When girls and boys enter adolescence, they begin to compare themselves with others as their bodies start to change. If they don’t stack up well in their minds, self-doubt emerges for the first time. Usually, they find a way through this and grow confident in adulthood. Sometimes though, a traumatic event sets them back, and they begin to believe they have no hope.
A Teen Voice survey asked teenagers where they got their sense of purpose from. They revealed the following drivers in young adulthood:
In childhood, parents provide encouragement and support and their opinions are respected. However in adolescence, teens drift away from families and this input can be unproductive. An emotional crunch may find them naked and defenseless causing them to lose belief in themselves. Their parents may have no idea what caused their child’s depression,and equally importantly how to respond.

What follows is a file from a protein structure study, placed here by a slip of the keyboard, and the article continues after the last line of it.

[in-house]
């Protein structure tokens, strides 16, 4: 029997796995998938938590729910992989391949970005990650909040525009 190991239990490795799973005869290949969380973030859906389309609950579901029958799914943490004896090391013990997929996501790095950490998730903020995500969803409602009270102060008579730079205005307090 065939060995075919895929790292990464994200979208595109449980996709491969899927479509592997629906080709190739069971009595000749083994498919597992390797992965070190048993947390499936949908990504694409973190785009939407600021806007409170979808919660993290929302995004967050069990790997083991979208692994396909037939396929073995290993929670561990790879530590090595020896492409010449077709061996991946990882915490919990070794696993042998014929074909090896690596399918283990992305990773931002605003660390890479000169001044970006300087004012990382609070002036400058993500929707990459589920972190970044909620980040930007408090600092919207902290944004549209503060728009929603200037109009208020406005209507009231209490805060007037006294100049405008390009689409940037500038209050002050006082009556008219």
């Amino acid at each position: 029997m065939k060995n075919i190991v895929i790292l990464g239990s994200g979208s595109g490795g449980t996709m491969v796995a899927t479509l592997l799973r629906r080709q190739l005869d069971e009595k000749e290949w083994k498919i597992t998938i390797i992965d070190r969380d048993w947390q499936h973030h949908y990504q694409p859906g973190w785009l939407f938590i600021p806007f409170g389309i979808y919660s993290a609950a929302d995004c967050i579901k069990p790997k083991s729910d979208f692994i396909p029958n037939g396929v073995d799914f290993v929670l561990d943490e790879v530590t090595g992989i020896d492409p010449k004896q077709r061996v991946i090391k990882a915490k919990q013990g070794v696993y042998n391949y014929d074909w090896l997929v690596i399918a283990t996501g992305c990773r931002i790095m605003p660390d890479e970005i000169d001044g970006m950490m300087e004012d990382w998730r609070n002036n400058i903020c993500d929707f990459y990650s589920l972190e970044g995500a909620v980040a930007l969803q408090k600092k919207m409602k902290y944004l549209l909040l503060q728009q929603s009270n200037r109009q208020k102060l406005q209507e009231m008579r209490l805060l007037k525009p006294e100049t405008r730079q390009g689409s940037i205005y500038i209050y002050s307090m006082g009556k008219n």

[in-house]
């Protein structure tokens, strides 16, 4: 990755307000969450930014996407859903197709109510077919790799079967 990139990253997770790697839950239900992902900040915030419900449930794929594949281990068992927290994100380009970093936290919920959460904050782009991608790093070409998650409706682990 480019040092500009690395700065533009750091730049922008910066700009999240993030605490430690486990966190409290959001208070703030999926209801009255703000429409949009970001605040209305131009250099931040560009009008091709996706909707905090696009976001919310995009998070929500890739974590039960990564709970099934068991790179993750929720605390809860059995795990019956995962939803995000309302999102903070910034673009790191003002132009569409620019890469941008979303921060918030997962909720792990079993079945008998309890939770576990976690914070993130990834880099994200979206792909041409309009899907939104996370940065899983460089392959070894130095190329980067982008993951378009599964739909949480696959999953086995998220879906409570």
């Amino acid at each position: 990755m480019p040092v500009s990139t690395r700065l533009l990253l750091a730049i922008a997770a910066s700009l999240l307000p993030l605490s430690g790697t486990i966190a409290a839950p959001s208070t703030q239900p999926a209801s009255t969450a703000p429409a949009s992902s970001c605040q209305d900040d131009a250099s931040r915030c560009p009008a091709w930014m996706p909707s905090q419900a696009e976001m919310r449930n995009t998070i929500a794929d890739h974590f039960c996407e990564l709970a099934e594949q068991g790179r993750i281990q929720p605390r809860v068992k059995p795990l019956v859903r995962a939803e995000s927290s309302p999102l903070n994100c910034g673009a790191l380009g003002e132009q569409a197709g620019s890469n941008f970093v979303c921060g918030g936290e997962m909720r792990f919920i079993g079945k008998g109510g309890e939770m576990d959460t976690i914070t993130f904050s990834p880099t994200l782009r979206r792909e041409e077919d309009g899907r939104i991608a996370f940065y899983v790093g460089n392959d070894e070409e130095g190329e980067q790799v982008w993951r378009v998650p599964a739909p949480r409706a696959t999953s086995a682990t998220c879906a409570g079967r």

At other times the process may be gradual. Consistent failure to perform well in class, sibling rivalry, bullying, obsession with appearance, an over-bearing teacher all have a similar effect. The teen’s self-concept erodes until they begin to believe that they are useless. A thoughtless remark by a frustrated parent may be the worst of all.
Take strength that you have power to reverse this and imbue your child with fresh hope. Your job is to replace the negatives with positives that help build them up. There’s little point in saying “this is how I’m going to cheer you up”. Teens- like the rest of us – seldom respond to unasked for advice. You have to work on the family system. By this I mean the home environment, and how you interact.